June 30, 2021December 31, 2020
 $%$%
Loans 30 or more days delinquent
Credit card loans$983 1.43 %$1,478 2.07 %
Private student loans$132 1.34 %$138 1.39 %
Personal loans$47 0.69 %$78 1.08 %
Loans 90 or more days delinquent(1)
Credit card loans$504 0.73 %$739 1.03 %
Private student loans$28 0.29 %$28 0.28 %
Personal loans$13 0.19 %$25 0.35 %
Loans not accruing interest$219 0.23 %$243 0.26 %
Troubled debt restructurings:
Credit card loans(2)(3)(4)
Currently enrolled$945 1.37 %$1,225 1.71 %
No longer enrolled349 0.51 448 0.63 
Total credit card loans$1,294 1.88 %$1,673 2.34 %
Private student loans(5)
$267 2.71 %$286 2.87 %
Personal loans(6)
$206 3.00 %$222 3.09 %
(1)Credit card loans that were 90 or more days delinquent at June 30, 2021 and December 31, 2020, included $53 million and $44 million, respectively, in modified loans exempt from the TDR designation under the CARES Act. Within private student and personal loans that were 90 or more days delinquent at June 30, 2021 and December 31, 2020, the respective amounts associated with modifications exempt from the TDR designation under the CARES Act were immaterial.
(2)We estimate that interest income recognized on credit card loans restructured in TDR programs was $27 million and $60 million for the three months ended June 30, 2021 and 2020, respectively, and $60 million and $131 million for the six months ended June 30, 2021 and 2020, respectively. We do not separately track interest income on loans in TDR programs. We estimate this amount by applying an average interest rate to the average loans in the various TDR programs.
(3)We estimate that the incremental interest income that would have been recorded in accordance with the original terms of credit card loans restructured in TDR programs was $35 million and $47 million for the three months ended June 30, 2021 and 2020, respectively, and $72 million and $101 million for the six months ended June 30, 2021 and 2020, respectively. We do not separately track the amount of incremental interest income that would have been recorded if the loans in TDR programs had not been restructured and interest had instead been recorded in accordance with the original terms. We estimate this amount by applying the difference between the average interest rate earned on non-modified loans and the average interest rate earned on loans in the TDR programs to the average loans in the TDR programs.
(4)Credit card loans restructured in TDR programs include $55 million and $94 million at June 30, 2021 and December 31, 2020, respectively, which are also included in loans 90 or more days delinquent.
(5)Private student loans restructured in TDR programs include $6 million at June 30, 2021 and December 31, 2020, which are also included in loans 90 or more days delinquent.
(6)Personal loans restructured in TDR programs include $4 million and $6 million at June 30, 2021 and December 31, 2020, respectively, which are also included in loans 90 or more days delinquent.
The 30-day and 90-day delinquency rates in the table above include all loans, including TDRs, modified loans exempt from TDR status and prior modifications, which are no longer required to be reported as TDRs. The 30-day and 90-day delinquency rates for credit card and personal loans at June 30, 2021, decreased compared to December 31, 2020, primarily due to the impacts of government stimulus and government-mandated disaster relief programs. Additionally, the 30-day and 90-day delinquency rates for personal loans were favorably impacted by tighter underwriting standards that were implemented before the COVID-19 pandemic. The 30-day and 90-day delinquency rate for private student loans at June 30, 2021, was essentially flat compared to December 31, 2020.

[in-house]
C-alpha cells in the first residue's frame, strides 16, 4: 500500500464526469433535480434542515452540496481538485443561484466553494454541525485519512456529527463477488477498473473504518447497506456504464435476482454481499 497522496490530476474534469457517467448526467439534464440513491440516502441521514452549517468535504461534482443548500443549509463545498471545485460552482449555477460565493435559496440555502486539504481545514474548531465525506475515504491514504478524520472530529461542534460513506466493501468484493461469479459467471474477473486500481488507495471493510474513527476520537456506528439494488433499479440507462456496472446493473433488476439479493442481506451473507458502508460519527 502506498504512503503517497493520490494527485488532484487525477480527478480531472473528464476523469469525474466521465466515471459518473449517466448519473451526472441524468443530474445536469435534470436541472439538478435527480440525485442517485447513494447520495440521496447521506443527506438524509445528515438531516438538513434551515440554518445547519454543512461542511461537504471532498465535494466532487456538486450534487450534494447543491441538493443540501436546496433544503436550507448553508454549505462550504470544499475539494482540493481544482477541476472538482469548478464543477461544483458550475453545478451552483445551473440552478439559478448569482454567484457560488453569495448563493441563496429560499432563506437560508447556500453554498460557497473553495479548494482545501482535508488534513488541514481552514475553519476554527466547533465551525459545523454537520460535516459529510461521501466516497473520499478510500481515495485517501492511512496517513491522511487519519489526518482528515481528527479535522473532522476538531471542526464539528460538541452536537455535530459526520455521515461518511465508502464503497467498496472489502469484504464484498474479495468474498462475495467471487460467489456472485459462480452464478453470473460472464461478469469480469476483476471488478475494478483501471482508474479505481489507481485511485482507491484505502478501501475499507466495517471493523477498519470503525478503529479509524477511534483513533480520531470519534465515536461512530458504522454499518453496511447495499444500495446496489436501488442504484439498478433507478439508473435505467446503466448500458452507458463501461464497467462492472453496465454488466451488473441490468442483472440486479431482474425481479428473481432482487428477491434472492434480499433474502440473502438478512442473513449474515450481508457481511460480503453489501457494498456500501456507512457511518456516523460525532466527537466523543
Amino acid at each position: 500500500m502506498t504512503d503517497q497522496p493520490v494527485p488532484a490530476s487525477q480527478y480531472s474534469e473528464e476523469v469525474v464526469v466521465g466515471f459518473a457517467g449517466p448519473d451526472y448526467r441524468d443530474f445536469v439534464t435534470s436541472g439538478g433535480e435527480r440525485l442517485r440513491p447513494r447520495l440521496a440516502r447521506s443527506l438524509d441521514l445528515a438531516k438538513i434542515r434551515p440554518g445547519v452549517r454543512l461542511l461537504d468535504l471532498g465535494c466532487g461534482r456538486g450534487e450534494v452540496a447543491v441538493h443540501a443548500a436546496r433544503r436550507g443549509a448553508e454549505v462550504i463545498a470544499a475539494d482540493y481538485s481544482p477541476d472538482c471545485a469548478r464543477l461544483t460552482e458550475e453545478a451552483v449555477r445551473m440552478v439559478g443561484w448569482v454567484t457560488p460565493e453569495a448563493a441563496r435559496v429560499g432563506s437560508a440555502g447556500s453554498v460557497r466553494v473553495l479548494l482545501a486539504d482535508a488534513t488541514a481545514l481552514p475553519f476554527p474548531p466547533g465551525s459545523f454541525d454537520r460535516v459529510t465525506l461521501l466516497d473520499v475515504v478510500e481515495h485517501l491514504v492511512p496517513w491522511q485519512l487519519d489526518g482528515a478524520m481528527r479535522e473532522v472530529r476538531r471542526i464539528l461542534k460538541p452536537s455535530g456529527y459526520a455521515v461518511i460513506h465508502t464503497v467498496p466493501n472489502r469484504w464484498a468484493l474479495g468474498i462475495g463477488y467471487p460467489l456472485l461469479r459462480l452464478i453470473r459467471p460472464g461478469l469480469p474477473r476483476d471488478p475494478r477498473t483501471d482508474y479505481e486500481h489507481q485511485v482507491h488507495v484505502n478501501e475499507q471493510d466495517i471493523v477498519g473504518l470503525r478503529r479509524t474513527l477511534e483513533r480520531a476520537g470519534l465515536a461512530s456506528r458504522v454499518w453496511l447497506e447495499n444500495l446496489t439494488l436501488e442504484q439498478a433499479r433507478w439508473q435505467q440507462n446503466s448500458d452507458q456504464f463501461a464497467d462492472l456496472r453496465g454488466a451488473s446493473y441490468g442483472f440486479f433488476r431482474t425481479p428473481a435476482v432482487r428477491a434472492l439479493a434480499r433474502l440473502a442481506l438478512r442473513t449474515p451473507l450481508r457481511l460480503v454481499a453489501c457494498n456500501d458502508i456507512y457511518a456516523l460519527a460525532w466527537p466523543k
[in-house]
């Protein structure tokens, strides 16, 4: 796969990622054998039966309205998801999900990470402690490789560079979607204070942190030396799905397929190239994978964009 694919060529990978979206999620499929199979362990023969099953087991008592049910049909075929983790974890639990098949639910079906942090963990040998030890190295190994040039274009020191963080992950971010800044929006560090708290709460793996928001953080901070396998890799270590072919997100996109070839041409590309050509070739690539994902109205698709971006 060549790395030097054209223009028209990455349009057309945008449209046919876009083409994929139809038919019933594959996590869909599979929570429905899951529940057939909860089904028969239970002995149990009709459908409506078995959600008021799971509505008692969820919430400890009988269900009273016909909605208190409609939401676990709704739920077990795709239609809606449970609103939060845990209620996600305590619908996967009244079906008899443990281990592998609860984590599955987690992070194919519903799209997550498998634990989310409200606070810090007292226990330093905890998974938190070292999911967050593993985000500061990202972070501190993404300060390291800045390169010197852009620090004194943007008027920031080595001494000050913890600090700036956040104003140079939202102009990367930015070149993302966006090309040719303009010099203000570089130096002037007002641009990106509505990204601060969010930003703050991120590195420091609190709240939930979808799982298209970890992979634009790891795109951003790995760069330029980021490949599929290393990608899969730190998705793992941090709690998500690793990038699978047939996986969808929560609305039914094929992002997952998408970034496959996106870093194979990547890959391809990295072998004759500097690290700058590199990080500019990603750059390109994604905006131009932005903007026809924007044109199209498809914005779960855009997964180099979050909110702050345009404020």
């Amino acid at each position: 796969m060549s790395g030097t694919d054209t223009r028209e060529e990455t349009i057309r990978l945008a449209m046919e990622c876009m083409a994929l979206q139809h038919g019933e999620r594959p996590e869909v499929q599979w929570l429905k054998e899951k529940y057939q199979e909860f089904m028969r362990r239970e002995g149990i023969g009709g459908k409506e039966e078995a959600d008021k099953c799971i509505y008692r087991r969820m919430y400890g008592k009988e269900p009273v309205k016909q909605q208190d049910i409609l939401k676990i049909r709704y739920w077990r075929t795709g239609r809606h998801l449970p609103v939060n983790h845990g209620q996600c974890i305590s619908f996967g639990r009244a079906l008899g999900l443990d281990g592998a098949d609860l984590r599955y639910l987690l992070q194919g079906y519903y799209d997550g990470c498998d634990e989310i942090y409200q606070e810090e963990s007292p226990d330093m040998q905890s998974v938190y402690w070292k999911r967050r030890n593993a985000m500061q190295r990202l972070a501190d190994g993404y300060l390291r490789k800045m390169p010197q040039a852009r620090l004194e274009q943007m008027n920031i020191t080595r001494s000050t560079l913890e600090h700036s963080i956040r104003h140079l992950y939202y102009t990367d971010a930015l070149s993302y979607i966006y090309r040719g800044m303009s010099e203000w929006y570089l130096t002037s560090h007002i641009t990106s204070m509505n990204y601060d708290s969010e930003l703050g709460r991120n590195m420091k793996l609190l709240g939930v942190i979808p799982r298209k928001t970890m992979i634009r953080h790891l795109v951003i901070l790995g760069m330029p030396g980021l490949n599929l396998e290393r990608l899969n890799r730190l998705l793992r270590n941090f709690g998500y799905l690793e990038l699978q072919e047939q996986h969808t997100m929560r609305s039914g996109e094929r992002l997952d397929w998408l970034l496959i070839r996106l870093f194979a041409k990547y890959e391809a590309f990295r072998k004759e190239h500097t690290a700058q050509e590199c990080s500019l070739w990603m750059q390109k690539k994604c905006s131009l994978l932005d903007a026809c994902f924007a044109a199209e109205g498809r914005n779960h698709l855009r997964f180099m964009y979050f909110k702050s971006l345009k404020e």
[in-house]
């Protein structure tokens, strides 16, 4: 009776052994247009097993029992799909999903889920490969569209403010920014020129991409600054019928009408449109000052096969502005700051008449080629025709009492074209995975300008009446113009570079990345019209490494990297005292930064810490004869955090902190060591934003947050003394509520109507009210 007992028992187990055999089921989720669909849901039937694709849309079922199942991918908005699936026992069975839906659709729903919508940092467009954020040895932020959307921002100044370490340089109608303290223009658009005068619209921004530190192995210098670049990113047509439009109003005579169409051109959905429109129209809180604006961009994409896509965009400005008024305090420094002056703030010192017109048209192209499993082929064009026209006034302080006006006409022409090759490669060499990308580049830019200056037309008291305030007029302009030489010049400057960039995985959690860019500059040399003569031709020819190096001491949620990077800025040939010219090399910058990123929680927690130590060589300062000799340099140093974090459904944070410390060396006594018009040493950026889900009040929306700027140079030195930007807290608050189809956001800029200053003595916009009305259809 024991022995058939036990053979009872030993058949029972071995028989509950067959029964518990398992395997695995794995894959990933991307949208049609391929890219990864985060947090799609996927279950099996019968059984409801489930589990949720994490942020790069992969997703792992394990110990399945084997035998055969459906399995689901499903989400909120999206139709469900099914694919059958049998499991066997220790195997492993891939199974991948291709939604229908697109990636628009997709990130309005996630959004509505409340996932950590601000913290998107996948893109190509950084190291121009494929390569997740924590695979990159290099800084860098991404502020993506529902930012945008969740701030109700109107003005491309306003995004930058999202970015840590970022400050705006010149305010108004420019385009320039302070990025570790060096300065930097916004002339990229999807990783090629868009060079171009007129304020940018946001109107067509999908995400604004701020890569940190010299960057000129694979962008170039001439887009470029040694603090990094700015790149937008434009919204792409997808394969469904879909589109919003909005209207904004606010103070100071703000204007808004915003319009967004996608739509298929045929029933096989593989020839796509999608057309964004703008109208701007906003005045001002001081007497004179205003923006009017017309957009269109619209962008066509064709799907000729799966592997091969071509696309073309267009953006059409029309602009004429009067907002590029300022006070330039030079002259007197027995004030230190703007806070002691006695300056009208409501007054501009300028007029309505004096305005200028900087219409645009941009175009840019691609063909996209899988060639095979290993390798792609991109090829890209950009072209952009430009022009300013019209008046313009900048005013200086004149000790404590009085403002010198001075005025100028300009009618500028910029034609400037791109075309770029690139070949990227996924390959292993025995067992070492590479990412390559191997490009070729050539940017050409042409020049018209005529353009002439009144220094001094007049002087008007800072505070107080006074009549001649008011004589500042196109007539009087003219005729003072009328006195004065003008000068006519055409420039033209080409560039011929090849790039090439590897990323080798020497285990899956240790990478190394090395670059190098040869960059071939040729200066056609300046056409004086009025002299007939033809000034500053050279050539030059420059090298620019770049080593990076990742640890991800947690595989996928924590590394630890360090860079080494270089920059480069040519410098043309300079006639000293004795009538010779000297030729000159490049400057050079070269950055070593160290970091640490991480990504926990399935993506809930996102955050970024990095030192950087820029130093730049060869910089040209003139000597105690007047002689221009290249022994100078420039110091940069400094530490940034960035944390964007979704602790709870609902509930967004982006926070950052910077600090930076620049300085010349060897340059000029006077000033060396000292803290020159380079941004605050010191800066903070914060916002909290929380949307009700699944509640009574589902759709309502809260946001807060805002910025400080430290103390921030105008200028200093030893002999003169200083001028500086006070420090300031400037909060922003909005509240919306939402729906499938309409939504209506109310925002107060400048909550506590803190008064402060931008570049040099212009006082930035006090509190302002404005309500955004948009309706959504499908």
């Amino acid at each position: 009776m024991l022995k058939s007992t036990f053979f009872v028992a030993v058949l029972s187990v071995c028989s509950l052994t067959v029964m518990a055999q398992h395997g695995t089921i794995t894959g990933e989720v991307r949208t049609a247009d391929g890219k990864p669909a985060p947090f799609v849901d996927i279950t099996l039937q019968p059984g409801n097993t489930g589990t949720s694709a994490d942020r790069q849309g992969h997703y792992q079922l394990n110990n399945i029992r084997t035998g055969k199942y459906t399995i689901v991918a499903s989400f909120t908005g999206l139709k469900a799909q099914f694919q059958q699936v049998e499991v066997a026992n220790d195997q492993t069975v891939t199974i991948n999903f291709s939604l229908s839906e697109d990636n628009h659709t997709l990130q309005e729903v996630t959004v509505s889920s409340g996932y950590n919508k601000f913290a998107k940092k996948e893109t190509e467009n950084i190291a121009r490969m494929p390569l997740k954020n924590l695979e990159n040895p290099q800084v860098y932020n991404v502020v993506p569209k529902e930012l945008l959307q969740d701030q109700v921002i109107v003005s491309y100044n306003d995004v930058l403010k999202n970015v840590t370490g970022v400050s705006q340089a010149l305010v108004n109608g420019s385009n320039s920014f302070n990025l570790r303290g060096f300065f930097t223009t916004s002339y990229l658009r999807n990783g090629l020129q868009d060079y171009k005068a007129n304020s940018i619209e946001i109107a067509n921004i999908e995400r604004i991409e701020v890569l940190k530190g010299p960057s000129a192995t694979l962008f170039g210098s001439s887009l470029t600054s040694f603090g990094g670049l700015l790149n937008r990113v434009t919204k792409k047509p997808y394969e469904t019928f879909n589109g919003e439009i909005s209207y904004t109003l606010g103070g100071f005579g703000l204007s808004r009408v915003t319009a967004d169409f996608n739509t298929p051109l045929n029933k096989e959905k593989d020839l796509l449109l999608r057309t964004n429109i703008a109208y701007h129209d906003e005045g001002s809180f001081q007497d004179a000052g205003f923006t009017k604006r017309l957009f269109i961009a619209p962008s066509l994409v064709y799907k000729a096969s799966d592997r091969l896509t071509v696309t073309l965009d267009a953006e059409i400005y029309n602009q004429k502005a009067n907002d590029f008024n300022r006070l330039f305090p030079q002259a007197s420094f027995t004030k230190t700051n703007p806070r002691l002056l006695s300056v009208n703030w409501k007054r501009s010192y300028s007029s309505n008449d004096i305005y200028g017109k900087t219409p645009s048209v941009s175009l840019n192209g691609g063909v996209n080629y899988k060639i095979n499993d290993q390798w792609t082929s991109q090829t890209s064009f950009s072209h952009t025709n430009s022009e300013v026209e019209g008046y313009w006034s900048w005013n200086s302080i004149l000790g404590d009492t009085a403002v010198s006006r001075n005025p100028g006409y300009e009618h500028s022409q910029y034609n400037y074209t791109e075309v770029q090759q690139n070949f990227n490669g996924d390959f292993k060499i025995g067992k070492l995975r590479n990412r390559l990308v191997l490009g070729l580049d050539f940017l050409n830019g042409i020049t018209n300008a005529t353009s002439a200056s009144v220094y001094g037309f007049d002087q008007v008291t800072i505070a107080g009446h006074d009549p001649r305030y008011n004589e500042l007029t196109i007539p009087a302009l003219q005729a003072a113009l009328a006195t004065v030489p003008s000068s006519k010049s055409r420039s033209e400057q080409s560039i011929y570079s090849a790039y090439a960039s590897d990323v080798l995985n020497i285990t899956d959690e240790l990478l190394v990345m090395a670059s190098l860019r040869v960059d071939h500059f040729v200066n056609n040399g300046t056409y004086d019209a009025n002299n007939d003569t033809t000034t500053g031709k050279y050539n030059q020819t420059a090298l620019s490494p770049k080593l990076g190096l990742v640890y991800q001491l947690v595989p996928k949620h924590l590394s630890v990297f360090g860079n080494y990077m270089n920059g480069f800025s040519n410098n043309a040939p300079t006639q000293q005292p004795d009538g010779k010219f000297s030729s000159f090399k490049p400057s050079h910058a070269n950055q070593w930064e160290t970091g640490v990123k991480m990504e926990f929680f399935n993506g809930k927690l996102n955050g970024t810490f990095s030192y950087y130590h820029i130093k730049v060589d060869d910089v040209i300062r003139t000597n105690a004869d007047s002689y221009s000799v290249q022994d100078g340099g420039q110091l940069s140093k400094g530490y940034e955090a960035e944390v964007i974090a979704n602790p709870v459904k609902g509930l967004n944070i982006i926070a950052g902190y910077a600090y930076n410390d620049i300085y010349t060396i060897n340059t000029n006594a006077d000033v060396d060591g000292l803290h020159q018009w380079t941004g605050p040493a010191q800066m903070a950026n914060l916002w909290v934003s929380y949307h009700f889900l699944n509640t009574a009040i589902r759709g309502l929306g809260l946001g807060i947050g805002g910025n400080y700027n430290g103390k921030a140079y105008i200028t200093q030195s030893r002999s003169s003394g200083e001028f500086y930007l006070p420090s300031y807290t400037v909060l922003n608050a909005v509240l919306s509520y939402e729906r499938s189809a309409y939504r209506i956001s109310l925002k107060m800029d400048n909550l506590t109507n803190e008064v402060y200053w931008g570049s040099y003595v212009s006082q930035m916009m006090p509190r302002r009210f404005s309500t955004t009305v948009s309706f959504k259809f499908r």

The balance of private student and credit card loans reported as TDRs decreased at June 30, 2021, compared to December 31, 2020, primarily due to the exclusion of accounts qualifying for the exemption from the TDR designation pursuant to the CARES Act and elevated payment rates resulting from the several rounds of government stimulus and associated improvement in household cash flows.
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The balance of personal loans reported as TDRs decreased at June 30, 2021, compared to December 31, 2020, due to elevated payment rates resulting from the several rounds of government stimulus and associated improvement in household cash flows. To provide additional clarity with respect to credit card loans classified as TDRs, the table above presents loans that are currently enrolled in modification programs separately from loans that have exited those programs but retain that classification.
The following table provides the balance of loan receivables restructured through a temporary loan modification program that were exempt from the TDR designation pursuant to the CARES Act (dollars in millions):
 June 30, 2021December 31, 2020
 $%$%
Credit card loans$1,484 2.16 %$1,351 1.89 %
Private student loans$180 1.82 %$101 1.01 %
Personal loans$64 0.93 %$73 1.02 %
We believe loan modification programs are useful in assisting customers experiencing financial difficulties and help to prevent defaults. We plan to continue to use loan modification programs as a means to provide relief to customers experiencing temporary financial difficulties. See Note 3: Loan Receivables to our condensed consolidated financial statements for additional description of our use of loan modification programs to provide relief to customers experiencing financial hardship.